Yes, this is an old one. In case you have been living under a rock for the last 100 years, the Rock-paper-scissors game is a hand game usually played by two people, where players simultaneously form one of three shapes with an outstretched hand. The “rock” beats scissors, the “scissors” beat paper and the “paper” beats rock; if both players throw the same shape, the game is tied. Game originated on Japan around year 200 B.C., and spreaded out of Asia to the eastern world around 1920’s.
But, did you know there is actually more on the Rock-Paper-Scissors rabbit hole? Seriously, this should be declared a Sport! There are even international tournaments, an International Association, and Olympic teams.
There are advanced skills and training. The basic skills of RPS need no discussion. Most children can be taught to form the three throws with their hands and with a little practice can follow the prime and reveal their chosen throw at the appropriate time. But an advanced RPS player can do more than that. He can use his hands to confuse or deceive an opponent. She can make her opponent believe she is going to throw Rock when she is actually going to throw scissors. Basically, is like a Rock Paper Scissors Ninja.
According to the Society, one way to guess what hand someone will throw out is to know how many rounds they’ve won so far. Players who are in the lead will often use scissors, because it’s believed to symbolize aggression, while paper is used for a more subtle attack. Rock is usually a last resort, when players feel their strategies are failing. There are also techniques you can use to mask your move, such as cloaking, in which players will pretend to throw rock and then stick out two fingers at the last second to make scissors. In addition, the true professionals (who do exist) will use sets of three moves, called “gambits,” to help them make their moves out of strategy, not reaction.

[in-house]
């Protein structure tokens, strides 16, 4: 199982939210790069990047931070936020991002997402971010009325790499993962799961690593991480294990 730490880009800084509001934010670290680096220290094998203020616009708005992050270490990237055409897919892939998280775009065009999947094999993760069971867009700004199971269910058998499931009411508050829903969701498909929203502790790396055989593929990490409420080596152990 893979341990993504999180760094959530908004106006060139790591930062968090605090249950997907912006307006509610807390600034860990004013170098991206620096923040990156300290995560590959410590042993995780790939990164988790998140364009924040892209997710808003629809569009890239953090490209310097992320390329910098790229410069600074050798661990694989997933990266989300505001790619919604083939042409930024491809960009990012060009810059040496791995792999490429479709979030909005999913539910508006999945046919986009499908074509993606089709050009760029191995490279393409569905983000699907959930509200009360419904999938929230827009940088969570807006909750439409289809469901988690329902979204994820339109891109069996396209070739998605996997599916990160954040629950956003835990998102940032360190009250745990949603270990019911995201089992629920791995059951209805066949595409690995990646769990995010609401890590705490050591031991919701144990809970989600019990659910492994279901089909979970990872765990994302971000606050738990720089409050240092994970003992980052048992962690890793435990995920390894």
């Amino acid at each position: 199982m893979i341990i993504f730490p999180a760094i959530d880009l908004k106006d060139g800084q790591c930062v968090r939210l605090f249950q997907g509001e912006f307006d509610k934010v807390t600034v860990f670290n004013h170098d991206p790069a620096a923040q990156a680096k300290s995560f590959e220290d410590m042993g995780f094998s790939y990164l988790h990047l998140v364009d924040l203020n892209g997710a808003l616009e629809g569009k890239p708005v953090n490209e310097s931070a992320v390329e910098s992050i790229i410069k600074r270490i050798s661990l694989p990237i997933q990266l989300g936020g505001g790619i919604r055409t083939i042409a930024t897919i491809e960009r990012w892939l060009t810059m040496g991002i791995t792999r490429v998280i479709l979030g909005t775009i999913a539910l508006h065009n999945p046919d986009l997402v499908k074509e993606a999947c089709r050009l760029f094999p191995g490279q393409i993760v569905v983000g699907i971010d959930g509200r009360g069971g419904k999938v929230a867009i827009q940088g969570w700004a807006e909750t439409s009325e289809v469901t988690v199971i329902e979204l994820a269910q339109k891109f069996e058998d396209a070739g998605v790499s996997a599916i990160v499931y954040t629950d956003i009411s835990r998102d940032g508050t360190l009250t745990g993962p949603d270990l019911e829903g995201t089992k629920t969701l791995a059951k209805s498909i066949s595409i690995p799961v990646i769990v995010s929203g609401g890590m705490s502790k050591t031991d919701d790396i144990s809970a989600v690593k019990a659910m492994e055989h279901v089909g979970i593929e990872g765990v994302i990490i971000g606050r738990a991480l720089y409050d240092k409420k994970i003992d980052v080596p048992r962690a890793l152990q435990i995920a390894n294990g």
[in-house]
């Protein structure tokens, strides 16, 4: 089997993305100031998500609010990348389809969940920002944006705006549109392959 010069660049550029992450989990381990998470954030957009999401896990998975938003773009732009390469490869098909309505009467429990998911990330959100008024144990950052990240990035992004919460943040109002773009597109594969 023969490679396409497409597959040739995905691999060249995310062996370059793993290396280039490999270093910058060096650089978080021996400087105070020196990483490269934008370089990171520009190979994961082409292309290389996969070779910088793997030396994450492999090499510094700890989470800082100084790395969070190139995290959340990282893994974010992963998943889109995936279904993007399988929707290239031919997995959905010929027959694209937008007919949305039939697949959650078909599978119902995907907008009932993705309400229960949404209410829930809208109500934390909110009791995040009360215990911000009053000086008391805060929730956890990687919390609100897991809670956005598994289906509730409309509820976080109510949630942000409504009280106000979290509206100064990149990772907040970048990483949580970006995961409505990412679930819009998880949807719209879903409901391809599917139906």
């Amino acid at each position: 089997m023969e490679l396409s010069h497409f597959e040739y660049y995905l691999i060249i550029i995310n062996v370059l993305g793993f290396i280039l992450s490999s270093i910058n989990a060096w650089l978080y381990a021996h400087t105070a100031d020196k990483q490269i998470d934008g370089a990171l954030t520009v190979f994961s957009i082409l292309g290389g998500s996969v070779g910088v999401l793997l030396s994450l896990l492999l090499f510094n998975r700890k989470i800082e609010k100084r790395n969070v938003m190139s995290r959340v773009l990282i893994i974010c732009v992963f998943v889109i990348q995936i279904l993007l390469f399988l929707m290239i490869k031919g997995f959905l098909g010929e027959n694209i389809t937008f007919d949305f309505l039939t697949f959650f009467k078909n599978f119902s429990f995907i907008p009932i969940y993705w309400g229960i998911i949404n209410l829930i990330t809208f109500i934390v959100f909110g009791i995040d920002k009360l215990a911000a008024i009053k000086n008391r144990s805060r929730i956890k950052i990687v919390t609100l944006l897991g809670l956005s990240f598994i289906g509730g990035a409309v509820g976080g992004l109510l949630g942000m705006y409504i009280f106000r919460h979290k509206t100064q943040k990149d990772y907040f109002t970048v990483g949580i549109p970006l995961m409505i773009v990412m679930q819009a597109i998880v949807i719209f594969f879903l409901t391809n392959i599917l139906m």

But that’s not all. The Society also keeps track of how common moves are, particularly as they relate to mentions of RPS in pop culture. For instance, after “The Simpsons” episode where Bart beats Lisa with rock and thinks to himself “Good old rock, nothing beats it,” the Society recorded a .3 percent upswing in the use of rock.
Males have a tendency to throw rock on their first try, inexperienced RPS players will subconsciously deliver the item that won previously, and paper is thrown least often, so use it as a surprise. And remember, when in doubt, throw the Spock. Your opponent will never know what hit him. You’ll be disqualified, but at least you’ll go out fighting.
Top Image by Mike Souza